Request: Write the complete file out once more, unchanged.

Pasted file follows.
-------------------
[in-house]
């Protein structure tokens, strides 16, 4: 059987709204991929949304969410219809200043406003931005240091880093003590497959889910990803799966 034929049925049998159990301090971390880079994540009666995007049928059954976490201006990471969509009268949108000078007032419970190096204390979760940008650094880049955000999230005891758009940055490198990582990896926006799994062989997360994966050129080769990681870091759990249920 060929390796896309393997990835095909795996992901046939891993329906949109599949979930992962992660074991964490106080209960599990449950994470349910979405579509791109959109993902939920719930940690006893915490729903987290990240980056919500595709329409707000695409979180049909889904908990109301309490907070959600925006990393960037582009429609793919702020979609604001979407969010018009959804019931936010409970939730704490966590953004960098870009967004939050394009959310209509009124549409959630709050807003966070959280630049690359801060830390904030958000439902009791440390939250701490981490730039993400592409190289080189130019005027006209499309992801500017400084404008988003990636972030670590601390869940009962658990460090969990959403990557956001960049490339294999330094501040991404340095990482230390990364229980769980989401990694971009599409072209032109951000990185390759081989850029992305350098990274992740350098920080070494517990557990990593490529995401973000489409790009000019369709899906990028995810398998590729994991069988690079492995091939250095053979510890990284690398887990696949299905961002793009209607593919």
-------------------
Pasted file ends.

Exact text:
[in-house]
């Protein structure tokens, strides 16, 4: 059987709204991929949304969410219809200043406003931005240091880093003590497959889910990803799966 034929049925049998159990301090971390880079994540009666995007049928059954976490201006990471969509009268949108000078007032419970190096204390979760940008650094880049955000999230005891758009940055490198990582990896926006799994062989997360994966050129080769990681870091759990249920 060929390796896309393997990835095909795996992901046939891993329906949109599949979930992962992660074991964490106080209960599990449950994470349910979405579509791109959109993902939920719930940690006893915490729903987290990240980056919500595709329409707000695409979180049909889904908990109301309490907070959600925006990393960037582009429609793919702020979609604001979407969010018009959804019931936010409970939730704490966590953004960098870009967004939050394009959310209509009124549409959630709050807003966070959280630049690359801060830390904030958000439902009791440390939250701490981490730039993400592409190289080189130019005027006209499309992801500017400084404008988003990636972030670590601390869940009962658990460090969990959403990557956001960049490339294999330094501040991404340095990482230390990364229980769980989401990694971009599409072209032109951000990185390759081989850029992305350098990274992740350098920080070494517990557990990593490529995401973000489409790009000019369709899906990028995810398998590729994991069988690079492995091939250095053979510890990284690398887990696949299905961002793009209607593919």